On February ninth, Extra uploaded a video to its YouTube channel, of Rachel Lindsay interviewing Chris Harrison, in which they discussed the racist past of Bachelor season 25 contestant, Rachel Kirkconnel.
During this interview, former Bachelorette Rachel Lindsay asks Harrison for his thoughts on the allegations of racism against Kirkconnel, and he replies in ways that have offended many. In one 14 minute clip, Harrison manages to defend attending old south antebellum parties, denounce ‘cancel culture,’ and push back against those calling for accountability from people who have committed racist acts. All this while Harrison also acts in ways to belittle and talk down to Rachel Lindsay, the host of this program, and a Black woman.
Following the release of this interview, those inside and out of Bachelor nation have called on ABC to fire Chris Harrison, and to recast the show’s host (Harrison has since said in a statement that he will be stepping aside from hosting duties for an undisclosed period of time). While these actions are completely warranted following his showing in this interview, a metaphorical crucifixion of Harrison does not erase the sins of The Bachelor and ABC, past and present.
During the summer of 2020, when much of the country seemed inspired not only to learn more about things such as racial justice and anti-racism, but to act them out, much of The Bachelor fandom called for the show to cast its first Black lead. Rachel Lindsay; the first Black Bachelorette, was a central voice in these calls, stating that she would not continue her work with the franchise if season 25 did not have a lead of color.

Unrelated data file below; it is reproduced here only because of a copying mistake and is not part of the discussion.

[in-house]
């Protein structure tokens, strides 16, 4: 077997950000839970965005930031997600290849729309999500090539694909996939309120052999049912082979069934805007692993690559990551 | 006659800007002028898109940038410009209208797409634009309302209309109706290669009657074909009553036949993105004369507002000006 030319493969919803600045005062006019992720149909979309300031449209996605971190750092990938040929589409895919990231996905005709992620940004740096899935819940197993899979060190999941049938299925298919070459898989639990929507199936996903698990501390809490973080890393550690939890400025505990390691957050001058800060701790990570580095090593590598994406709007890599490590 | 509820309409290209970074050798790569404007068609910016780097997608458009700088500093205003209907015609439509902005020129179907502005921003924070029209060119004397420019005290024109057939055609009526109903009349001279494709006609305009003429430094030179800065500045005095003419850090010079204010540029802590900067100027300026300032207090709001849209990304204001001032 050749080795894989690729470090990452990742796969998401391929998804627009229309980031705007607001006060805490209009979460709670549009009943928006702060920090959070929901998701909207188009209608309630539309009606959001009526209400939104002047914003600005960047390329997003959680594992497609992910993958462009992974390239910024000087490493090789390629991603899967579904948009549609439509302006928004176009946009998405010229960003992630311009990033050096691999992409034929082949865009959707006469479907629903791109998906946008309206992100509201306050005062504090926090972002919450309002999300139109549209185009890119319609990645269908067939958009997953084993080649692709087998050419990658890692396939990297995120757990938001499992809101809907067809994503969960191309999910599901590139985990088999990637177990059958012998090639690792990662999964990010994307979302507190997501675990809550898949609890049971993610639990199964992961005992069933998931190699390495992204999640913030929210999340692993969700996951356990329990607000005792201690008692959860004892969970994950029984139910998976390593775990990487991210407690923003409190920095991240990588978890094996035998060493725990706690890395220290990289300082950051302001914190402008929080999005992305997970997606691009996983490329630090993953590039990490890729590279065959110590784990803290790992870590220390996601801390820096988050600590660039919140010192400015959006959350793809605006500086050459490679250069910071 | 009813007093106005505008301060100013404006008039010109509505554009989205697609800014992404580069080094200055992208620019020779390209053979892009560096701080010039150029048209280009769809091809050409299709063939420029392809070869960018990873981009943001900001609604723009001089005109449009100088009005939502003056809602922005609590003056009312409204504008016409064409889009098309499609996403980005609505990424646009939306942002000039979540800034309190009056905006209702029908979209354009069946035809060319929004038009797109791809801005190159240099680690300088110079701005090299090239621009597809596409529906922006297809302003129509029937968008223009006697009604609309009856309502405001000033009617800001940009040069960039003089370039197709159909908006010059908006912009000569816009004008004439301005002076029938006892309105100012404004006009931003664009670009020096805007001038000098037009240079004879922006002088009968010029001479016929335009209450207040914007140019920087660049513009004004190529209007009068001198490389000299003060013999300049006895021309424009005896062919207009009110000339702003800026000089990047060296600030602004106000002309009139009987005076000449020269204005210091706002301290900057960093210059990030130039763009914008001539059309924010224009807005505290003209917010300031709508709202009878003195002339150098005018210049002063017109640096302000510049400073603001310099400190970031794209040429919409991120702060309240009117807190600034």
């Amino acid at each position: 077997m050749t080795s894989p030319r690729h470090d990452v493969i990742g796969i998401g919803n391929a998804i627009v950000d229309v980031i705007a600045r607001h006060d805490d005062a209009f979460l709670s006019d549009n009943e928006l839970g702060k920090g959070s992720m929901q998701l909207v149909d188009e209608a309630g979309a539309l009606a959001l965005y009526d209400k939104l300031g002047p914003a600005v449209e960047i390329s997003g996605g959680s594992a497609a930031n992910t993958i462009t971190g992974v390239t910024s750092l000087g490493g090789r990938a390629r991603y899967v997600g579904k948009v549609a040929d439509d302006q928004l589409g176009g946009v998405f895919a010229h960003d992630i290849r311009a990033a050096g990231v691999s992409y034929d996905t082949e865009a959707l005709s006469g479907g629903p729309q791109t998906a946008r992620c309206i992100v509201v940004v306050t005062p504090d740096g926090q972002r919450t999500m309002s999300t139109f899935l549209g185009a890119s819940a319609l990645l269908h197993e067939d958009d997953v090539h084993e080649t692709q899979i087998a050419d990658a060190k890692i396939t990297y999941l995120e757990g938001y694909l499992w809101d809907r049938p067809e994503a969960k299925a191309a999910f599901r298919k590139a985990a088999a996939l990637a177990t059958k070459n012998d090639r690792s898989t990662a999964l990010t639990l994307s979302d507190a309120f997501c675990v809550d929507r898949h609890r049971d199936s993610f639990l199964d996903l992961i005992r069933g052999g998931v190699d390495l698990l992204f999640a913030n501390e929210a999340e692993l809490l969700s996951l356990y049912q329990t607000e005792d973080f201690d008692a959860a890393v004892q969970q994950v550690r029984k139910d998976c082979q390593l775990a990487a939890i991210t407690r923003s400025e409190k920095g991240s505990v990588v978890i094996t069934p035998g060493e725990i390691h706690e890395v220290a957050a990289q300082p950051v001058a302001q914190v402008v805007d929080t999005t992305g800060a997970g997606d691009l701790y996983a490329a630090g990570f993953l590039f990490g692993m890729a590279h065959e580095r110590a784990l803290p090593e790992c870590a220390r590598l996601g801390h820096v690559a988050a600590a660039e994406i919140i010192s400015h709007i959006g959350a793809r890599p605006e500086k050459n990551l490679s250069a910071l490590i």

That much of the fandom needed to push ABC and The Bachelor to cast its first male lead of color after 18 years and 24 seasons, only points to the huge lack of diversity, not only in the leads, but in the show’s contestants as well. Since 2002, The Bachelor has portrayed an image to America that has been largely without people of color, members of the LGBTQIA+ community, disabled people, people who aren’t skinny and fit, and people with religious beliefs outside of Christianity. Exclusion of those outside of these groups is limited at best throughout the franchise’s history.
ABC and The Bachelor’s suspension of Chris Harrison following his racist actions in the interview with Rachel Lindsay, is fair and a step in the right direction, but it is far from resolving the issues which have plagued the series since its inception. Hopefully this is viewed by those in power, as well as the members of Bachelor nation as only one step, and not a cure-all.